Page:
House Minority Leader Nancy Pelosi on Thursday urged Congress to hike the hourly minimum wage dramatically.
Noting that Wall Street this week is trading at record-high levels, the California Democrat said those gains have done nothing to benefit middle-class workers, and called on Congress to close the gap.
"This week, we saw something quite remarkable, the stock market soaring to record heights. At the same time, we see productivity keeping pace," Pelosi told reporters in the Capitol. "But we don't see income for America's middle class rising. In fact, it's been about the same as since the end of the Clinton years."
"If we are going to honor our commitment to the middle class," she said, "we have to reflect that intention in our public policy."
The Democrats' bill goes much further than President Obama advocated in his February State of the Union address, in which he urged an increase to $9 per hour. Harkin said recently that Obama "missed the mark" with the lower figure.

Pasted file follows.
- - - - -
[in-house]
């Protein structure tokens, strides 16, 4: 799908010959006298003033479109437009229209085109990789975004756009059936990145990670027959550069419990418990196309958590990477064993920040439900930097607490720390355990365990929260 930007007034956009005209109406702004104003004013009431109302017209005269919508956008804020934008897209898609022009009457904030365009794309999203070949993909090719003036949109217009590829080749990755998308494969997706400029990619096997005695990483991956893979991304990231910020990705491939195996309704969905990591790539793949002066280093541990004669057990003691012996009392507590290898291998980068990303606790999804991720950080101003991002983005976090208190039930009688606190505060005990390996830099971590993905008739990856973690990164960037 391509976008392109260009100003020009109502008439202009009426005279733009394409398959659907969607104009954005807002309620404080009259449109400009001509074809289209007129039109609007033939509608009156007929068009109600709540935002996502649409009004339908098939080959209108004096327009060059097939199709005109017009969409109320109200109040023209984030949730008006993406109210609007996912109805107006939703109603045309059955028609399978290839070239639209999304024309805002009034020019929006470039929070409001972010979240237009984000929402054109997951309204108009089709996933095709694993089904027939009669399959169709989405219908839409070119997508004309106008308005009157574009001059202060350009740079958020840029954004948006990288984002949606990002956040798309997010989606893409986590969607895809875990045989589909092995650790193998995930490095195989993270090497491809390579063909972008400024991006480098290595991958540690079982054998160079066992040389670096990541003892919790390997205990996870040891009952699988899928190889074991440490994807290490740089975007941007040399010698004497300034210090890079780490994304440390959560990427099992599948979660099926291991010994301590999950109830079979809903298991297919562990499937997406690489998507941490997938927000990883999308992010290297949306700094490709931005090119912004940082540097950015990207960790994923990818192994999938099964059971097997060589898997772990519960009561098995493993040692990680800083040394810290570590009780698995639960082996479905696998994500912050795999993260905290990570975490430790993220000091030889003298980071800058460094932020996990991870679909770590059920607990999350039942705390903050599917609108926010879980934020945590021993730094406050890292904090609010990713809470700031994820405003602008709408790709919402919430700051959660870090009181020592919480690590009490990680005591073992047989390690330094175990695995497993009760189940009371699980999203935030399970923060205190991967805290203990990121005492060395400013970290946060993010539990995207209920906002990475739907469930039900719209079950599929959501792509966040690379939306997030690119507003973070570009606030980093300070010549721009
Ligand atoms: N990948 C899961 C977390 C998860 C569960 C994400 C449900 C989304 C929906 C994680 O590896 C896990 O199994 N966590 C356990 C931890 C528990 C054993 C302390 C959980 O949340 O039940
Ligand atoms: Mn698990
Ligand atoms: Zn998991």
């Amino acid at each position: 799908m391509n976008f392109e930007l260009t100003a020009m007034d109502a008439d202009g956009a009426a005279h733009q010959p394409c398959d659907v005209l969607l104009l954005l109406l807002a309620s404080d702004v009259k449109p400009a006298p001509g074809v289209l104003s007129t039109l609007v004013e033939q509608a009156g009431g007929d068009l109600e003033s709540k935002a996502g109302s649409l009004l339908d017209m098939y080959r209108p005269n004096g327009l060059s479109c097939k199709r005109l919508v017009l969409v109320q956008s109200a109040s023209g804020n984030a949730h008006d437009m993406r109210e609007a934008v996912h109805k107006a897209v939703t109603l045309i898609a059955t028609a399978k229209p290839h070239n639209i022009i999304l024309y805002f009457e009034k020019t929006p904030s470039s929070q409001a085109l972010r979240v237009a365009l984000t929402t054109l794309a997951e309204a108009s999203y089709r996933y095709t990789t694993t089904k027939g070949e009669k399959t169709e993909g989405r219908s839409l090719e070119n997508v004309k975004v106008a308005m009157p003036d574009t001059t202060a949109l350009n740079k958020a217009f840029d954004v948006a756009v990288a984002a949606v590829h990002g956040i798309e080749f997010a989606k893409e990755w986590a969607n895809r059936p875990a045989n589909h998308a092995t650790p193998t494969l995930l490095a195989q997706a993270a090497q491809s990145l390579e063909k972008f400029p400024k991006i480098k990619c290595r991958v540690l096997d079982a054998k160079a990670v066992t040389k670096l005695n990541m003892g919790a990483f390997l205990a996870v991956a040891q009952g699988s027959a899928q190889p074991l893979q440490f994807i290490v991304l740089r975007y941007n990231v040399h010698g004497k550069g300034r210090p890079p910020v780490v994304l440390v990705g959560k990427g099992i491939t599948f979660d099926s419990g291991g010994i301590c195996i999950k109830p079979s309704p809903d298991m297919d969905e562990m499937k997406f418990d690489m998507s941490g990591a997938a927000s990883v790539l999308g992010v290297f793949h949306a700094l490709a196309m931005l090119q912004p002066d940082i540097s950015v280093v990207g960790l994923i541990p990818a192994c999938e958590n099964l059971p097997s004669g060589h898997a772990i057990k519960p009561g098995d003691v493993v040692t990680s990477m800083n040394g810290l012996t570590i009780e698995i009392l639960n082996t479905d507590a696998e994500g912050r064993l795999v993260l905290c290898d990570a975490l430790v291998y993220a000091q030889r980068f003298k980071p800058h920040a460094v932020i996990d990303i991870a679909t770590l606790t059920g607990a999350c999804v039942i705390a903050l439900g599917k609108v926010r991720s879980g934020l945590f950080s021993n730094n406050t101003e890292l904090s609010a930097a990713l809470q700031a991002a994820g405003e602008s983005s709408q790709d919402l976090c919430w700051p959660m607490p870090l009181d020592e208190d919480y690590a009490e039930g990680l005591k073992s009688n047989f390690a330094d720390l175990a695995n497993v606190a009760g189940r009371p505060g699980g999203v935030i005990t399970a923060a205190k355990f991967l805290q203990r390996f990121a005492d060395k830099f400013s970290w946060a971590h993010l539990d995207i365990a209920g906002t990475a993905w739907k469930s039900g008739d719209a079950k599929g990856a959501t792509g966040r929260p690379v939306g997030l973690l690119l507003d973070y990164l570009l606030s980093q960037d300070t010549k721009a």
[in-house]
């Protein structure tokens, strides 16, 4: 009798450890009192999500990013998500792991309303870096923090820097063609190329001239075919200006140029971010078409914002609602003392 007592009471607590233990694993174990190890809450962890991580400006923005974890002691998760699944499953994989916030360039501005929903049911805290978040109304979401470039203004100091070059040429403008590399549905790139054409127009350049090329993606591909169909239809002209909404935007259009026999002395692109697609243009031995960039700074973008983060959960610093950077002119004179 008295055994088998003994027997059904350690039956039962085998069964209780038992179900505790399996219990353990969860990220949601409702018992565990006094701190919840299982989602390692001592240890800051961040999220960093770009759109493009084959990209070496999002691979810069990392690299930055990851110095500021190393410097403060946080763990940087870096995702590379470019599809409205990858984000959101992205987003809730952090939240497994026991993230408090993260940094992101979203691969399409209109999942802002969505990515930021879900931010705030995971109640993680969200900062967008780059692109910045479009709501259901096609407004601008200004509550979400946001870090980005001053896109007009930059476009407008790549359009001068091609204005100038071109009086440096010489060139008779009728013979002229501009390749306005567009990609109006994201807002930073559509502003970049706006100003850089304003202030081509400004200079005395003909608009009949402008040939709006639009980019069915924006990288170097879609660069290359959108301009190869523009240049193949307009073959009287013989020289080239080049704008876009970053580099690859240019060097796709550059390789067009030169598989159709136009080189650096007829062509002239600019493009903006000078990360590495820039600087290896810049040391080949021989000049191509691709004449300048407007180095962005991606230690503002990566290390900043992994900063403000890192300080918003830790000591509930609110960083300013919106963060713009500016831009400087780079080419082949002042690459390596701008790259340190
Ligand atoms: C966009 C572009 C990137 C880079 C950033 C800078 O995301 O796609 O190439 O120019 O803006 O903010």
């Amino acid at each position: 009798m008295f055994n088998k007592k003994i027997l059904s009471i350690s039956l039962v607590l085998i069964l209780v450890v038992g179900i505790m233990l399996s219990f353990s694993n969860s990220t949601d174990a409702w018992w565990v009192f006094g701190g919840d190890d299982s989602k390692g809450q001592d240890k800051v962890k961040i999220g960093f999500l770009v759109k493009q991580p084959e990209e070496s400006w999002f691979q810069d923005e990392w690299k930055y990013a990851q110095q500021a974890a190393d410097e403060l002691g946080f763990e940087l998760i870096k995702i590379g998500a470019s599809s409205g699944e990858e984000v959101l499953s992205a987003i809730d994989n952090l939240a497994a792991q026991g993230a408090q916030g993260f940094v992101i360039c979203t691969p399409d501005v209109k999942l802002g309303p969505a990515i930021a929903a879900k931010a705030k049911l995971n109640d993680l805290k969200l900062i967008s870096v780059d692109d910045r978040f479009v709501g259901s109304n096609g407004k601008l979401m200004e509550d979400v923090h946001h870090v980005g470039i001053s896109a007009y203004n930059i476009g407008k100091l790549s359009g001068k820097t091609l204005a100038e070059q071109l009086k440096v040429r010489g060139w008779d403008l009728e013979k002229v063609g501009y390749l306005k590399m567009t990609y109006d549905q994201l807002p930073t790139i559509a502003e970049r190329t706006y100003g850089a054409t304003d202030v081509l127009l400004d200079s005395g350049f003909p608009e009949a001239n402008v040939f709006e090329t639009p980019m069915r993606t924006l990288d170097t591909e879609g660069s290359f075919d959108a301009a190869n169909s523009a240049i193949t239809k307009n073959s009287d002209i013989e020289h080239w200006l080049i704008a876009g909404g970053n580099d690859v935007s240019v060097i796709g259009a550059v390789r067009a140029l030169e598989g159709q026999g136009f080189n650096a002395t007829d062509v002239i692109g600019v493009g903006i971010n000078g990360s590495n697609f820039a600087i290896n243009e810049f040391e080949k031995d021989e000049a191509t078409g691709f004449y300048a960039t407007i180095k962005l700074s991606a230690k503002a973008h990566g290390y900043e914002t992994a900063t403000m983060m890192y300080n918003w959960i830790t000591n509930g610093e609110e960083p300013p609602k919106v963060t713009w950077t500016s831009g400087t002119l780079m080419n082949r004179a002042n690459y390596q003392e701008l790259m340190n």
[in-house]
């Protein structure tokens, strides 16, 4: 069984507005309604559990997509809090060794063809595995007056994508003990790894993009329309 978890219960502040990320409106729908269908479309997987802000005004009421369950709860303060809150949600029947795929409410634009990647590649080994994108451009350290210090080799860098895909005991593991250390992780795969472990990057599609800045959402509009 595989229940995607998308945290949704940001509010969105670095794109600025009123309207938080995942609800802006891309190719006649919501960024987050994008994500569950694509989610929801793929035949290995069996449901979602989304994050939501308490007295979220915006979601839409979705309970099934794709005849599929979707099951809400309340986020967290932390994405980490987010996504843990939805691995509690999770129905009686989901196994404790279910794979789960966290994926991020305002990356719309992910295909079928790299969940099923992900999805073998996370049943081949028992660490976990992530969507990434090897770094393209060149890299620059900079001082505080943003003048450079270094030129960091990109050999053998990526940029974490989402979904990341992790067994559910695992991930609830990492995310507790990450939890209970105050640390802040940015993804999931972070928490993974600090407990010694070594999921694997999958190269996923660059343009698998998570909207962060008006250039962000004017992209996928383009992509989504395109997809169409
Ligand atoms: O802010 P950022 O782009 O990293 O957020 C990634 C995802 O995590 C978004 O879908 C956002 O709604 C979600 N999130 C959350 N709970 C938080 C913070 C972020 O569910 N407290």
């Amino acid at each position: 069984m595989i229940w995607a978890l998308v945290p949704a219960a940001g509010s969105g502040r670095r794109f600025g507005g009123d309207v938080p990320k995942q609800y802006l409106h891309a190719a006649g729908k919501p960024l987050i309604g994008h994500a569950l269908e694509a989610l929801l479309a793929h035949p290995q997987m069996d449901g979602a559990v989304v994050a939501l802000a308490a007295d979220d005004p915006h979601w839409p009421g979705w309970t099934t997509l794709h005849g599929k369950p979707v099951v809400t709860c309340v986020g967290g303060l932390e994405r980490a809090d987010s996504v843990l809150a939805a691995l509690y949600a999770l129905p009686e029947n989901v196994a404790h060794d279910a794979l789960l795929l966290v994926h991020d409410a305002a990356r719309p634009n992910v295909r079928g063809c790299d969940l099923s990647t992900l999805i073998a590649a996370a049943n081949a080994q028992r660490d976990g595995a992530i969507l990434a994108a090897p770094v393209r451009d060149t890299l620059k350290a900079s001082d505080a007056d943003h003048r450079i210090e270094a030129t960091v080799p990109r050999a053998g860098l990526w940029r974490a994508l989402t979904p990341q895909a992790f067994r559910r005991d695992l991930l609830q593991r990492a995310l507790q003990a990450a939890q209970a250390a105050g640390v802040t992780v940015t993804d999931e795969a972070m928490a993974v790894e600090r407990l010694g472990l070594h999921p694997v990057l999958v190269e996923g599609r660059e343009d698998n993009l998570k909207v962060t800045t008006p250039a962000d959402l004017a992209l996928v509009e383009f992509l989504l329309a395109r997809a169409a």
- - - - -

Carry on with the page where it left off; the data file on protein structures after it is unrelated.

Pelosi's comments came in a week when the Dow Jones Industrial Average topped 14,200 for the first time in history even as wages, as a percentage of the economy, are at an historic low (43.5 percent of GDP last year) and the nation's unemployment rate has hung stubbornly near 8 percent for roughly six months.
Economists say several factors can explain why corporate profits are not trickling down to benefit the working class, including the ever-rising productivity of the nation's workforce and a reluctance among companies to hire in a still-volatile economy.
Congress last approved a minimum-wage hike in 2007 as a rider to a must-pass bill providing funds to the troops in the Iraq War. The wage hike was conditioned on the inclusion of $5 billion in business tax breaks. The package was signed into law by then-President George W. Bush.
With the business lobby warning that a minimum-wage hike wold cripple hiring amid a jobs crisis, the Harkin-Miller bill has little chance of moving through the GOP-controlled House. But Pelosi and the Democrats are hoping the combination of soaring Wall Street gains and middle-class wage stagnation will resonate with voters.
"When we increased it in 2007 ... it was the first time it had been increased in 11 years," Pelosi said. "It's time for it to be increased again."